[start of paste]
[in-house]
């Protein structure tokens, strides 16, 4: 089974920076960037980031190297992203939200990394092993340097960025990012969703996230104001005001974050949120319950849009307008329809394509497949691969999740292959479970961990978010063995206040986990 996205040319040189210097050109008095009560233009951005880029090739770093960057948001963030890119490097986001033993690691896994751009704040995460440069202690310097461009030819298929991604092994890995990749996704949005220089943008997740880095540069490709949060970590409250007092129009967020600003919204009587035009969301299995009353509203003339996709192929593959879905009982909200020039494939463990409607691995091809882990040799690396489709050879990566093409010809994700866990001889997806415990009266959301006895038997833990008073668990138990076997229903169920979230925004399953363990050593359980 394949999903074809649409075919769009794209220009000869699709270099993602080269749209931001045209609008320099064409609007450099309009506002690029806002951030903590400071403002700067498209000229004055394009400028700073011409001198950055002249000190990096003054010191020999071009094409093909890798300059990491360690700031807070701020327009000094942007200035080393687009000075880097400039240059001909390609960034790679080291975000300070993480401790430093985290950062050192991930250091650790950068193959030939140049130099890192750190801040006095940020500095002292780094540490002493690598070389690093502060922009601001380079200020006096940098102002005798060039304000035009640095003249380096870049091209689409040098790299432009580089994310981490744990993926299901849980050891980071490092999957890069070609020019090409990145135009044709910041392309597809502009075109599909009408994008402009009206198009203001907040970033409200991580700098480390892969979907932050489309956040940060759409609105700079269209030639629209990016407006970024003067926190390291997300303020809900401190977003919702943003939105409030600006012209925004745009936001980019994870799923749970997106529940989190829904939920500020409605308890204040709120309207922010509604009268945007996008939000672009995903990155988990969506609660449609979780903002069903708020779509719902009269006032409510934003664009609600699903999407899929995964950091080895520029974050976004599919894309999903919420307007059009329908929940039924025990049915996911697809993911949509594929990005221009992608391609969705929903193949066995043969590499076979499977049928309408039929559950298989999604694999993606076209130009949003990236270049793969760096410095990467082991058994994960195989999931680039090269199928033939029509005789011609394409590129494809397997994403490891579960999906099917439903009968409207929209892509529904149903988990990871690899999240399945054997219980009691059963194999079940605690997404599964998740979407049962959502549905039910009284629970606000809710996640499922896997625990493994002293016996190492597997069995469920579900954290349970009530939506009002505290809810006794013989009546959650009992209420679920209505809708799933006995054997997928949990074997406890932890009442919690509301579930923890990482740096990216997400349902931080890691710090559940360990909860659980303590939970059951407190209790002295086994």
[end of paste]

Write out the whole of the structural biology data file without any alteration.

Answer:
[in-house]
């Protein structure tokens, strides 16, 4: 089974920076960037980031190297992203939200990394092993340097960025990012969703996230104001005001974050949120319950849009307008329809394509497949691969999740292959479970961990978010063995206040986990 996205040319040189210097050109008095009560233009951005880029090739770093960057948001963030890119490097986001033993690691896994751009704040995460440069202690310097461009030819298929991604092994890995990749996704949005220089943008997740880095540069490709949060970590409250007092129009967020600003919204009587035009969301299995009353509203003339996709192929593959879905009982909200020039494939463990409607691995091809882990040799690396489709050879990566093409010809994700866990001889997806415990009266959301006895038997833990008073668990138990076997229903169920979230925004399953363990050593359980 394949999903074809649409075919769009794209220009000869699709270099993602080269749209931001045209609008320099064409609007450099309009506002690029806002951030903590400071403002700067498209000229004055394009400028700073011409001198950055002249000190990096003054010191020999071009094409093909890798300059990491360690700031807070701020327009000094942007200035080393687009000075880097400039240059001909390609960034790679080291975000300070993480401790430093985290950062050192991930250091650790950068193959030939140049130099890192750190801040006095940020500095002292780094540490002493690598070389690093502060922009601001380079200020006096940098102002005798060039304000035009640095003249380096870049091209689409040098790299432009580089994310981490744990993926299901849980050891980071490092999957890069070609020019090409990145135009044709910041392309597809502009075109599909009408994008402009009206198009203001907040970033409200991580700098480390892969979907932050489309956040940060759409609105700079269209030639629209990016407006970024003067926190390291997300303020809900401190977003919702943003939105409030600006012209925004745009936001980019994870799923749970997106529940989190829904939920500020409605308890204040709120309207922010509604009268945007996008939000672009995903990155988990969506609660449609979780903002069903708020779509719902009269006032409510934003664009609600699903999407899929995964950091080895520029974050976004599919894309999903919420307007059009329908929940039924025990049915996911697809993911949509594929990005221009992608391609969705929903193949066995043969590499076979499977049928309408039929559950298989999604694999993606076209130009949003990236270049793969760096410095990467082991058994994960195989999931680039090269199928033939029509005789011609394409590129494809397997994403490891579960999906099917439903009968409207929209892509529904149903988990990871690899999240399945054997219980009691059963194999079940605690997404599964998740979407049962959502549905039910009284629970606000809710996640499922896997625990493994002293016996190492597997069995469920579900954290349970009530939506009002505290809810006794013989009546959650009992209420679920209505809708799933006995054997997928949990074997406890932890009442919690509301579930923890990482740096990216997400349902931080890691710090559940360990909860659980303590939970059951407190209790002295086994």